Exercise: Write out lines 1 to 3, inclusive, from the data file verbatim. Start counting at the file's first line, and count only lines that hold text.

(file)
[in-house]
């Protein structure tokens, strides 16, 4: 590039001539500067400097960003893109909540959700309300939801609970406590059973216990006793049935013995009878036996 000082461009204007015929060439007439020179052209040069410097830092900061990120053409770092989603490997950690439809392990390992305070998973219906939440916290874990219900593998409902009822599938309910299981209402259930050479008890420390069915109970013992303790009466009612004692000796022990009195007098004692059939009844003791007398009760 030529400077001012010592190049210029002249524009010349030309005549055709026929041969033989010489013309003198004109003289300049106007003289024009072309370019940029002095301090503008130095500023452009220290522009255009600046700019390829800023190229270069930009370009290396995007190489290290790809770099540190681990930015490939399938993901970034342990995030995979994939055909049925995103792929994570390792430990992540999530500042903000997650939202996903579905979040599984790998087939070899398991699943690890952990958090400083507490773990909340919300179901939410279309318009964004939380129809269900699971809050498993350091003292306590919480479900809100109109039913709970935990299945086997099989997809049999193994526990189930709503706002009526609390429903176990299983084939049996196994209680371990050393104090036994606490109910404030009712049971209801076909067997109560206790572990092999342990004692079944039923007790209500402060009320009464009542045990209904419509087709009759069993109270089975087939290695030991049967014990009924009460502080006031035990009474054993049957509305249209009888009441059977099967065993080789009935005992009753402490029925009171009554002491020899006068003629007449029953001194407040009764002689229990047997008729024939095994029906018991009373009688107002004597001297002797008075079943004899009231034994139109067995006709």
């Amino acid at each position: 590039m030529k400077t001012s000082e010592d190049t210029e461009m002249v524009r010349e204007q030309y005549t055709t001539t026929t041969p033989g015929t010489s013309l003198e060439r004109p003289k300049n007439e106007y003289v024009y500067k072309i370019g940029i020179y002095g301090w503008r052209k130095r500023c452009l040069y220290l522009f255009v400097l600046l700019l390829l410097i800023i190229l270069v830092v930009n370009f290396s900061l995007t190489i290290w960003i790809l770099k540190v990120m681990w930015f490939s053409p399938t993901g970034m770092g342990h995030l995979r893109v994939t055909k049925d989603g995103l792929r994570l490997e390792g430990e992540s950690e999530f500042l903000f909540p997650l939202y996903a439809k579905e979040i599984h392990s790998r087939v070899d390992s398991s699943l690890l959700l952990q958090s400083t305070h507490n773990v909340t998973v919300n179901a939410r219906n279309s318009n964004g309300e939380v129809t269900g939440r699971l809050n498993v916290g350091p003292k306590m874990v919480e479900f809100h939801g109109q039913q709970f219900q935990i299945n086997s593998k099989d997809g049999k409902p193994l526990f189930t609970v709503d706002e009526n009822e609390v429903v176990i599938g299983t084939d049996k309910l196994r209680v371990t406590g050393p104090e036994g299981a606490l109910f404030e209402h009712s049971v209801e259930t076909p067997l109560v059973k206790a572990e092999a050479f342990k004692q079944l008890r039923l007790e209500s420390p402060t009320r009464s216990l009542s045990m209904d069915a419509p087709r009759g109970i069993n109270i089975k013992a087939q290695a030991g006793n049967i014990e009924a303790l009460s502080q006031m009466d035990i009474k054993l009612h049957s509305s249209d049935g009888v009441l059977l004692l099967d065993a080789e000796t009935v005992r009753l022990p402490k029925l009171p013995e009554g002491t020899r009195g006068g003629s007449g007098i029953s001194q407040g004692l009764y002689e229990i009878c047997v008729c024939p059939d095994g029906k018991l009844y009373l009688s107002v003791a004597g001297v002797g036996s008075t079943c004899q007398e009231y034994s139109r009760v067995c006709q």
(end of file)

[in-house]
């Protein structure tokens, strides 16, 4: 590039001539500067400097960003893109909540959700309300939801609970406590059973216990006793049935013995009878036996 000082461009204007015929060439007439020179052209040069410097830092900061990120053409770092989603490997950690439809392990390992305070998973219906939440916290874990219900593998409902009822599938309910299981209402259930050479008890420390069915109970013992303790009466009612004692000796022990009195007098004692059939009844003791007398009760 030529400077001012010592190049210029002249524009010349030309005549055709026929041969033989010489013309003198004109003289300049106007003289024009072309370019940029002095301090503008130095500023452009220290522009255009600046700019390829800023190229270069930009370009290396995007190489290290790809770099540190681990930015490939399938993901970034342990995030995979994939055909049925995103792929994570390792430990992540999530500042903000997650939202996903579905979040599984790998087939070899398991699943690890952990958090400083507490773990909340919300179901939410279309318009964004939380129809269900699971809050498993350091003292306590919480479900809100109109039913709970935990299945086997099989997809049999193994526990189930709503706002009526609390429903176990299983084939049996196994209680371990050393104090036994606490109910404030009712049971209801076909067997109560206790572990092999342990004692079944039923007790209500402060009320009464009542045990209904419509087709009759069993109270089975087939290695030991049967014990009924009460502080006031035990009474054993049957509305249209009888009441059977099967065993080789009935005992009753402490029925009171009554002491020899006068003629007449029953001194407040009764002689229990047997008729024939095994029906018991009373009688107002004597001297002797008075079943004899009231034994139109067995006709």
């Amino acid at each position: 590039m030529k400077t001012s000082e010592d190049t210029e461009m002249v524009r010349e204007q030309y005549t055709t001539t026929t041969p033989g015929t010489s013309l003198e060439r004109p003289k300049n007439e106007y003289v024009y500067k072309i370019g940029i020179y002095g301090w503008r052209k130095r500023c452009l040069y220290l522009f255009v400097l600046l700019l390829l410097i800023i190229l270069v830092v930009n370009f290396s900061l995007t190489i290290w960003i790809l770099k540190v990120m681990w930015f490939s053409p399938t993901g970034m770092g342990h995030l995979r893109v994939t055909k049925d989603g995103l792929r994570l490997e390792g430990e992540s950690e999530f500042l903000f909540p997650l939202y996903a439809k579905e979040i599984h392990s790998r087939v070899d390992s398991s699943l690890l959700l952990q958090s400083t305070h507490n773990v909340t998973v919300n179901a939410r219906n279309s318009n964004g309300e939380v129809t269900g939440r699971l809050n498993v916290g350091p003292k306590m874990v919480e479900f809100h939801g109109q039913q709970f219900q935990i299945n086997s593998k099989d997809g049999k409902p193994l526990f189930t609970v709503d706002e009526n009822e609390v429903v176990i599938g299983t084939d049996k309910l196994r209680v371990t406590g050393p104090e036994g299981a606490l109910f404030e209402h009712s049971v209801e259930t076909p067997l109560v059973k206790a572990e092999a050479f342990k004692q079944l008890r039923l007790e209500s420390p402060t009320r009464s216990l009542s045990m209904d069915a419509p087709r009759g109970i069993n109270i089975k013992a087939q290695a030991g006793n049967i014990e009924a303790l009460s502080q006031m009466d035990i009474k054993l009612h049957s509305s249209d049935g009888v009441l059977l004692l099967d065993a080789e000796t009935v005992r009753l022990p402490k029925l009171p013995e009554g002491t020899r009195g006068g003629s007449g007098i029953s001194q407040g004692l009764y002689e229990i009878c047997v008729c024939p059939d095994g029906k018991l009844y009373l009688s107002v003791a004597g001297v002797g036996s008075t079943c004899q007398e009231y034994s139109r009760v067995c006709q």